Hmong and Native-American communities will shoot and edit short films

Under his direction, a group of teens from the Twin Cities’ Hmong and Native-American communities will shoot and edit short films during a weeklong digital-video workshop designed to give participants the tools to document their own stories.


=Spencer Nakasako gave a camcorder to the subjects of his documentary “Kelly Loves Tony” to let them record their lives. The film is opening the Asian American Film Festival this week. PHOTO BY TIM KAO/THE CHRONICLE Photo: TIM KAO
=Spencer Nakasako gave a camcorder to the subjects of his documentary “Kelly Loves Tony” to let them record their lives. The film is opening the Asian American Film Festival this week. PHOTO BY TIM KAO/THE CHRONICLE Photo: TIM KAO

JUNE 15-22, 2001 SPENCER NAKASAKO ARTIST-IN-RESIDENCE

Believing that everyone should have access to the media of video and television to tell their stories, California-based filmmaker Spencer Nakasako became the artist mentor for a youth video program in San Francisco’s Tenderloin district. For more than a decade, Vietnamese, Laotian, and Cambodian youths have produced short videos based on their personal memories and experiences. As a Walker artist-in-residence, Nakasako will conduct two workshops with groups consisting of 8 to 10 young people, each from a different ethnic community in the Twin Cities.

This summer, Nakasako will take the digital media lab housed in Walker on Wheels (WoW) to Powderhorn Park in Minneapolis. Under his direction, a group of teens from the Twin Cities’ Hmong and Native-American communities will shoot and edit short films during a weeklong digital-video workshop designed to give participants the tools to document their own stories. More on Walker on Wheels programs.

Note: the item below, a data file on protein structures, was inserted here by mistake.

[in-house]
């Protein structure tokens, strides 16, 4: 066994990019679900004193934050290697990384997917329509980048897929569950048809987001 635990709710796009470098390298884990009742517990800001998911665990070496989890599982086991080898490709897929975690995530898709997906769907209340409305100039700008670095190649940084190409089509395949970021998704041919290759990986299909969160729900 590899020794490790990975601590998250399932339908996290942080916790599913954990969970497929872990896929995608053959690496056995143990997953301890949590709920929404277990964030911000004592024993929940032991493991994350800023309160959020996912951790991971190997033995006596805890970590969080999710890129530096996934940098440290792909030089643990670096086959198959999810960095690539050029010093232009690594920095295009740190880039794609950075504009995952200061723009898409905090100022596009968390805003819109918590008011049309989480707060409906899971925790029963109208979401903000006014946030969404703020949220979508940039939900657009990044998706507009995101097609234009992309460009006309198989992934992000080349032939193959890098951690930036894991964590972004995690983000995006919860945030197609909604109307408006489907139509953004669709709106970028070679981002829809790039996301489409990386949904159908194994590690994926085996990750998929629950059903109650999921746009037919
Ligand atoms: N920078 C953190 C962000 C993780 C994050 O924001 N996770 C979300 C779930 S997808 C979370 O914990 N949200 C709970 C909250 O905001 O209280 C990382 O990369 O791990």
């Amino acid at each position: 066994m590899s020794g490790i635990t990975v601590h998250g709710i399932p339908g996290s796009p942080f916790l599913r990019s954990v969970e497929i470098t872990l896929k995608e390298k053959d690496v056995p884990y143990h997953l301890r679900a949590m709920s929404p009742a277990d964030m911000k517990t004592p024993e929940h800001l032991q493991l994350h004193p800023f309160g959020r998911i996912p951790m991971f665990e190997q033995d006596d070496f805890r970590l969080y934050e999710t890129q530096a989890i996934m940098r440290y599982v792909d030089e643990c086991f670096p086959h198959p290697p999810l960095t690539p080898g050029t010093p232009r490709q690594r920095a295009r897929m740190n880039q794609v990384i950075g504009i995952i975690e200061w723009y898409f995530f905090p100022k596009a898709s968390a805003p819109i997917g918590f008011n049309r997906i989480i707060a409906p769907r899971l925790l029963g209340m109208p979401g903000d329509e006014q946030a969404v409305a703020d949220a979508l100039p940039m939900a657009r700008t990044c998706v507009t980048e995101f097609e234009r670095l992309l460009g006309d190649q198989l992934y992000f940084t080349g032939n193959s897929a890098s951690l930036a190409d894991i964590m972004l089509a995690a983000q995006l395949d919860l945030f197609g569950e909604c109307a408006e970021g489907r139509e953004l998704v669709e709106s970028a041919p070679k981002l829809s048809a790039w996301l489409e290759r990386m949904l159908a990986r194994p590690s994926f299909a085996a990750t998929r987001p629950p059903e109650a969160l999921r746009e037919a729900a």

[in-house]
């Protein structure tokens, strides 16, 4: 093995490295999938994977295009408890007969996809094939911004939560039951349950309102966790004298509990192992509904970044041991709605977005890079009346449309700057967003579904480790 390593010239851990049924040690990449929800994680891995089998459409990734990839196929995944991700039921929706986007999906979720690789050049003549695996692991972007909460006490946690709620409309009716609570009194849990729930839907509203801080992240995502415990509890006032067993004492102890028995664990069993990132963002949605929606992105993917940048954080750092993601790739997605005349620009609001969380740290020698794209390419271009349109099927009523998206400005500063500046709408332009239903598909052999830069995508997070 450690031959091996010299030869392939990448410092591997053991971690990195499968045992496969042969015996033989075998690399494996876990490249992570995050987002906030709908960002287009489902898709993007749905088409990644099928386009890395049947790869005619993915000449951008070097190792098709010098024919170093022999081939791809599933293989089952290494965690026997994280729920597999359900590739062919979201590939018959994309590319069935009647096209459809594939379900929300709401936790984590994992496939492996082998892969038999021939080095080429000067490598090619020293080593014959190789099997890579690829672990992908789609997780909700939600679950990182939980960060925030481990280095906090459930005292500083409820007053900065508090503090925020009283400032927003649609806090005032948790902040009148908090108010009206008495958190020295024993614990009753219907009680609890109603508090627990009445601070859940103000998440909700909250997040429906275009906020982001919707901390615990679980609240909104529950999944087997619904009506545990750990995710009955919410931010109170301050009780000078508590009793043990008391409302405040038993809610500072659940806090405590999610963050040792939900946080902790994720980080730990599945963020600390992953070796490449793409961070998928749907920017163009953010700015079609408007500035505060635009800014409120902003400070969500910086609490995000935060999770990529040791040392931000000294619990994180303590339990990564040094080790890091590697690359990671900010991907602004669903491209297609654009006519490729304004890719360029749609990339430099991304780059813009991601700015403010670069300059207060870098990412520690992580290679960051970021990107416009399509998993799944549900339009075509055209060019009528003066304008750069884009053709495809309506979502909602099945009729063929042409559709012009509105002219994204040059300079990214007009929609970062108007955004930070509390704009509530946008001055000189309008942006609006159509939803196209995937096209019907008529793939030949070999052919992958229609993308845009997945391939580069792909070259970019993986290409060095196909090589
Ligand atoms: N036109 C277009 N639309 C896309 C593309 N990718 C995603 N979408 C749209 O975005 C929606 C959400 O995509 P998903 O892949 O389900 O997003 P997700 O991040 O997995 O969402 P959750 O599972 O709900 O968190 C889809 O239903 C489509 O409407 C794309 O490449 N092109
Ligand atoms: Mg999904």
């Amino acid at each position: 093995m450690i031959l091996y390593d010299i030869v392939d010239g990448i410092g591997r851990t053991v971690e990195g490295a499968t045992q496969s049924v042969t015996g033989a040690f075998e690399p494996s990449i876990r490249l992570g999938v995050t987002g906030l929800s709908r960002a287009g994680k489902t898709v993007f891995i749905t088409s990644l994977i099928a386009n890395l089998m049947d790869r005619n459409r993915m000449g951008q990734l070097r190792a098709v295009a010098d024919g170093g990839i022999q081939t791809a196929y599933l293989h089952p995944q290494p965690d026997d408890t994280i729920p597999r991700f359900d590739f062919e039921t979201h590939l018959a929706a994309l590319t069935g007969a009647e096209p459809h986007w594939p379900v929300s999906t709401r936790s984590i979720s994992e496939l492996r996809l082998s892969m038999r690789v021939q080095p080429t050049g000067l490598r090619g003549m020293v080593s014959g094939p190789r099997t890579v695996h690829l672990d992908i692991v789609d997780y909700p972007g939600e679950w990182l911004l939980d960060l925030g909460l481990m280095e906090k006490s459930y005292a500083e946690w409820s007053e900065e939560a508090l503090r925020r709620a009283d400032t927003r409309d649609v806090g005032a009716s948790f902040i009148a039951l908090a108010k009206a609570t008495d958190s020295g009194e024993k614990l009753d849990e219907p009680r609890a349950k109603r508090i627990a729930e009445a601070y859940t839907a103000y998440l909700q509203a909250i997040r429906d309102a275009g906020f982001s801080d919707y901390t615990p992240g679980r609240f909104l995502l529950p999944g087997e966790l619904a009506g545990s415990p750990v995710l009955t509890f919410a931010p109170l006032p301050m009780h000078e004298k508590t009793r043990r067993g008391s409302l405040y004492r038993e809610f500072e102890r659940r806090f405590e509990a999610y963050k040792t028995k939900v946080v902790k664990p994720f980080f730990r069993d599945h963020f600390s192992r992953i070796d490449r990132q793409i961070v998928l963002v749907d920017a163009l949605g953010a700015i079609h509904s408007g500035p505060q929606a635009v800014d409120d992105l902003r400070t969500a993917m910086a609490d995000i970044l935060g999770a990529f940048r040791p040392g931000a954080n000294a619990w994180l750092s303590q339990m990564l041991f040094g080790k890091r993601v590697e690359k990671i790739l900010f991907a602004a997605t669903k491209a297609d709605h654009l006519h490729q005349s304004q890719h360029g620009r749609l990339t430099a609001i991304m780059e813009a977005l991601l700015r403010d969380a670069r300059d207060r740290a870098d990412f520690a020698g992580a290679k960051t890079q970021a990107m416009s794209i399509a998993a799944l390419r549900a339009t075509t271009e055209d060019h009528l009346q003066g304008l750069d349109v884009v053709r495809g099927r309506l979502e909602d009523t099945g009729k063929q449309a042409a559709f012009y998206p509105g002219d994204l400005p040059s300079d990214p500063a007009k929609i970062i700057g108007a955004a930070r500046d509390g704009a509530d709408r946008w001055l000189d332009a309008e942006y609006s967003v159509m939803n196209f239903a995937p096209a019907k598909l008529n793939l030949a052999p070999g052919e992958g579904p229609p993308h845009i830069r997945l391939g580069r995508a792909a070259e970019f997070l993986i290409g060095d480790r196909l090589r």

Nakasako won a national Emmy Award for a.k.a. Don Bonus, the video diary of a Cambodian immigrant teenager. His recent work, Kelly Loves Tony, a video diary about a Lu Mien teenage couple growing up too fast and too soon in Oakland, California, aired nationally on PBS last summer. He also wrote the screenplay and codirected a feature film about Hong Kong,Life Is Cheap . . . but Toilet Paper Is Expensive, with Wayne Wang. Recently, he was awarded a fellowship from the Rockefeller Foundation, and he also teaches film in the Ethnic Studies Department at the University of California at Berkeley. Nakasako has just returned from Cambodia where he has been filming a diary project for public television.

Please follow these links to learn more about the Twin Cities’ Hmong and Native-American communities and to explore the world of youth media access and production: Asian Media AccessThe CircleHmong Cultural Center Inc., and Listen Up.

Exhibition Information

http://www.walkerart.org/archive/5/A7732D73404D87636161.htm

Comments

  1. Rose Clayborne

    Wonder if this ever got done and where we could see it.

Your email address will not be published. Required fields are marked *